16. Conditional Residence
Normally, when you obtain an immigrant visa or adjust your status, the result is a green card that must be replaced every ten years. If, however, you come to the United States as an immigrant investor, the fiancé(e) of a U.S. citizen, or the newly married spouse of a U.S. citizen or lawful permanent resident, USCIS will likely give you a conditional green card. After two years, you will need to apply to remove conditions on your permanent resident status.
17. Derivative Status
Many visas allow beneficiaries to obtain derivative status for their spouse and/or children. When a family member obtains derivative status, they can accompany the principal beneficiary to the United States.
18. Advance Parole
If you are undergoing an immigration application process in the United States, you may not be able to return if you leave the U.S. You can, however, obtain advance parole, which is a travel document that allows you to leave and successfully return.
Inadmissibility refers to a person’s inability to obtain a green card or another immigration benefit because of a certain factor (e.g. having a criminal history, committing an immigration violation, abusing drugs, having a communicable disease, being a public charge, etc.). Some of these grounds of inadmissibility can be excused if the individual obtains a waiver.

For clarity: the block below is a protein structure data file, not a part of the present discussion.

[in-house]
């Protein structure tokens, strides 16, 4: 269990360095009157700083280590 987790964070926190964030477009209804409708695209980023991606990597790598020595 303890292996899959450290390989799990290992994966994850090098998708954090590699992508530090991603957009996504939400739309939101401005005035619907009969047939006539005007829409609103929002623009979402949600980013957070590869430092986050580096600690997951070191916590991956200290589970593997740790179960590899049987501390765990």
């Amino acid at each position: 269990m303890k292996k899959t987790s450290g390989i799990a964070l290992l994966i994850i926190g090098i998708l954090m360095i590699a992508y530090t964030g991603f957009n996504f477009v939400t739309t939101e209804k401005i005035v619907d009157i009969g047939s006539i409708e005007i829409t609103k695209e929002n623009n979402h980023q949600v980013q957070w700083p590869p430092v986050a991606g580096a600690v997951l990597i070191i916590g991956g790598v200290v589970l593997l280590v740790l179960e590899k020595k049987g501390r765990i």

20. Public Charge
A public charge is a person who relies on public assistance to make ends meet, and the U.S. government generally rejects immigration applications from those who appear to be public charges. Visit here for the latest rule regarding public charge grounds of inadmissibility.
21. Out of Status
If you are out of status, you are overstaying your visa or otherwise violating the terms of your status. Time spent out of status will typically prevent you from qualifying for a visa or immigration benefit in the future.
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Are you ready to get started on your immigration process? Have you already begun, but you need a seasoned professional to step in and assist you with an unanticipated challenge? At US Legal Group, APC, we provide comprehensive immigration services for individuals, families, and businesses. We look forward to using our years of experience to help you accomplish your immigration goals as efficiently as possible.